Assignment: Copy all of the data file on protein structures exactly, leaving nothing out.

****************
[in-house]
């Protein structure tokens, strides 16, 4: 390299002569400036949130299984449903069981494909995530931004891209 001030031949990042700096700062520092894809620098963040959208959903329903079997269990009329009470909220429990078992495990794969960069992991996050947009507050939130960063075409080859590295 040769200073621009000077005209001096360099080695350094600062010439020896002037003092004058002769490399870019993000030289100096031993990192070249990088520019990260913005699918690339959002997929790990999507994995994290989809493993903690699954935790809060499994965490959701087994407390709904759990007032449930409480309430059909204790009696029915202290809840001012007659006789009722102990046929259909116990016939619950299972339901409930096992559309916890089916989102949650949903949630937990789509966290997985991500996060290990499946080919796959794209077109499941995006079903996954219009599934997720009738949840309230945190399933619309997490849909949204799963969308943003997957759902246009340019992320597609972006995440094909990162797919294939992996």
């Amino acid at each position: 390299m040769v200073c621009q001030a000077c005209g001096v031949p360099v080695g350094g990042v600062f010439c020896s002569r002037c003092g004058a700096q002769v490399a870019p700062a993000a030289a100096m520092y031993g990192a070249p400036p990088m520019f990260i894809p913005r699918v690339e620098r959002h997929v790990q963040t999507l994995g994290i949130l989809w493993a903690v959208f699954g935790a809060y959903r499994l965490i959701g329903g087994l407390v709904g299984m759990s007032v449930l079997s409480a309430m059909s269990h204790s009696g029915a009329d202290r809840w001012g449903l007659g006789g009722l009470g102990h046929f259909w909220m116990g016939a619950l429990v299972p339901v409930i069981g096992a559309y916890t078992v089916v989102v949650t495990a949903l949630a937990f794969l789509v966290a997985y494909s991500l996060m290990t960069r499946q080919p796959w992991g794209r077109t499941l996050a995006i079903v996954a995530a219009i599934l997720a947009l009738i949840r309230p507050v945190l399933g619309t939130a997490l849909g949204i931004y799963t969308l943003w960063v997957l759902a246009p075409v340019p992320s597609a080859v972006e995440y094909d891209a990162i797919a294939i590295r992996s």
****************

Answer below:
[in-house]
């Protein structure tokens, strides 16, 4: 390299002569400036949130299984449903069981494909995530931004891209 001030031949990042700096700062520092894809620098963040959208959903329903079997269990009329009470909220429990078992495990794969960069992991996050947009507050939130960063075409080859590295 040769200073621009000077005209001096360099080695350094600062010439020896002037003092004058002769490399870019993000030289100096031993990192070249990088520019990260913005699918690339959002997929790990999507994995994290989809493993903690699954935790809060499994965490959701087994407390709904759990007032449930409480309430059909204790009696029915202290809840001012007659006789009722102990046929259909116990016939619950299972339901409930096992559309916890089916989102949650949903949630937990789509966290997985991500996060290990499946080919796959794209077109499941995006079903996954219009599934997720009738949840309230945190399933619309997490849909949204799963969308943003997957759902246009340019992320597609972006995440094909990162797919294939992996």
């Amino acid at each position: 390299m040769v200073c621009q001030a000077c005209g001096v031949p360099v080695g350094g990042v600062f010439c020896s002569r002037c003092g004058a700096q002769v490399a870019p700062a993000a030289a100096m520092y031993g990192a070249p400036p990088m520019f990260i894809p913005r699918v690339e620098r959002h997929v790990q963040t999507l994995g994290i949130l989809w493993a903690v959208f699954g935790a809060y959903r499994l965490i959701g329903g087994l407390v709904g299984m759990s007032v449930l079997s409480a309430m059909s269990h204790s009696g029915a009329d202290r809840w001012g449903l007659g006789g009722l009470g102990h046929f259909w909220m116990g016939a619950l429990v299972p339901v409930i069981g096992a559309y916890t078992v089916v989102v949650t495990a949903l949630a937990f794969l789509v966290a997985y494909s991500l996060m290990t960069r499946q080919p796959w992991g794209r077109t499941l996050a995006i079903v996954a995530a219009i599934l997720a947009l009738i949840r309230p507050v945190l399933g619309t939130a997490l849909g949204i931004y799963t969308l943003w960063v997957l759902a246009p075409v340019p992320s597609a080859v972006e995440y094909d891209a990162i797919a294939i590295r992996s």